How Medical Marijuana & Supplements Can Help End The Opioid Epidemic
With opioids on the rise in rural America, many doctors are turning to natural supplements
and medical marijuana to aid in solving the crisis. Which leads many people to ask: Can it
end the opioid epidemic?
According to Time Magazine, studies have found “that when states legalized medical
marijuana, prescriptions dropped significantly for painkillers and other drugs for which pot
may be an alternative. Doctors in a state where marijuana was legal prescribed an average
of 1,826 fewer doses of painkillers per year.” When combined with legal supplements like
Mitadone the success rate for sobriety skyrockets. This is due to the fact that medical
marijuana and supplements do not require tapering like man-made suboxone.
While pharmaceutical companies manufactured suboxone as an answer to the opioid and
heroin crisis, more and more doctors have started leaning toward natural supplements and
medical marijuana due to their success rate in cities like Boston, Massachusetts. “Since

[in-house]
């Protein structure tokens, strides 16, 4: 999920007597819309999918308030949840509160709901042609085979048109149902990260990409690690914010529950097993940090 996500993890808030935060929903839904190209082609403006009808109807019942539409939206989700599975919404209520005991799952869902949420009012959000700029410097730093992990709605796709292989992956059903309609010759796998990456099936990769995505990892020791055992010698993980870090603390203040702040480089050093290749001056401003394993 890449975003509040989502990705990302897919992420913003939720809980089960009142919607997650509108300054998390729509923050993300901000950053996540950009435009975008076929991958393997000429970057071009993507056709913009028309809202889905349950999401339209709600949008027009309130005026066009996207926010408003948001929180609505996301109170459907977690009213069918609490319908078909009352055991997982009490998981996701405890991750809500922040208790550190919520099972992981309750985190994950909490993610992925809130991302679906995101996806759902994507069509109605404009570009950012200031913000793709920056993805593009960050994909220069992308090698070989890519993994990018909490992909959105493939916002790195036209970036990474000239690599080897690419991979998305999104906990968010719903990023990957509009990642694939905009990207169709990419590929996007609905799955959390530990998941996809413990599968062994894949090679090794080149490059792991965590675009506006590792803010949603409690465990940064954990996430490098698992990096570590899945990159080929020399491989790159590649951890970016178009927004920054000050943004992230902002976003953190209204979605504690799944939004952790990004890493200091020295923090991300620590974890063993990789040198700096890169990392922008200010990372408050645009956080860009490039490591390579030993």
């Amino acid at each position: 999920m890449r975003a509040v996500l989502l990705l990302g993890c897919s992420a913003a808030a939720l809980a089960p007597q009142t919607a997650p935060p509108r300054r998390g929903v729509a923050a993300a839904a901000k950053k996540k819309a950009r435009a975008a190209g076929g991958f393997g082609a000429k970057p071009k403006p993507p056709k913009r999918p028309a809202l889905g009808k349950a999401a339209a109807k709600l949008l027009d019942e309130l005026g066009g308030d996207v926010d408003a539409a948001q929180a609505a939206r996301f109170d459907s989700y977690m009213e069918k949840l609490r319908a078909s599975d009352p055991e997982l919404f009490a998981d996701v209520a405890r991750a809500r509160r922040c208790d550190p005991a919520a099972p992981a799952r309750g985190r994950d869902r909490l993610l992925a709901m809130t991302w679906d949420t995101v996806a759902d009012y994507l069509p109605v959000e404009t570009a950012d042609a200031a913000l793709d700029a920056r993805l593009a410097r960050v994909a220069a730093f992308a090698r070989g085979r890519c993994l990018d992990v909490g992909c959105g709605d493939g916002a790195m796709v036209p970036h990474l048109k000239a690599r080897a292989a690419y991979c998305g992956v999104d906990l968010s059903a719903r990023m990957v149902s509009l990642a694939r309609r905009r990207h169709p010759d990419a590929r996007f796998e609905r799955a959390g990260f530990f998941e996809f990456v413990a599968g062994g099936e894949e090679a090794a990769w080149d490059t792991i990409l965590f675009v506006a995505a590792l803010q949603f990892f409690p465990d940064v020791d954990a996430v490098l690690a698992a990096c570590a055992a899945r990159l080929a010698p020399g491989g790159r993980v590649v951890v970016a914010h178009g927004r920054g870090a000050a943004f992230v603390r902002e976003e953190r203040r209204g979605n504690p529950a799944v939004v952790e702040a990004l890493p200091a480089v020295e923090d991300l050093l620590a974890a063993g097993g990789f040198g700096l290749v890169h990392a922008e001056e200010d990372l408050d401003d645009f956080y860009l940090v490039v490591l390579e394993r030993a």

1999, overdose deaths in the U.S. involving opioids (prescription painkillers and heroin) have quadrupled.” More and more physicians have been leaning toward clinical marijuana now that those statistics keep rising.
Medical marijuana coupled with a natural detox supplement, like Mitadone, is a great
solution to multi-generational use of opioids, as well; especially those seen in rural families
who have multiple members using. Simply because you can get sober together and all be on
the same path to sobriety under the physician of one doctor. “Dr. Donald Abrams, chief of
the Hematology-Oncology Division at Zuckerberg San Francisco General Hospital, says
anything that makes a dent in an epidemic that kills 80 Americans every day is worth
consideration - especially since medical pot is proving in studies to be an effective treatment
for pain.” Which leaves the question:
When will lawmakers, state government, and politicians take the next step to use
these natural, effective, long-lasting answers to the opioid epidemic?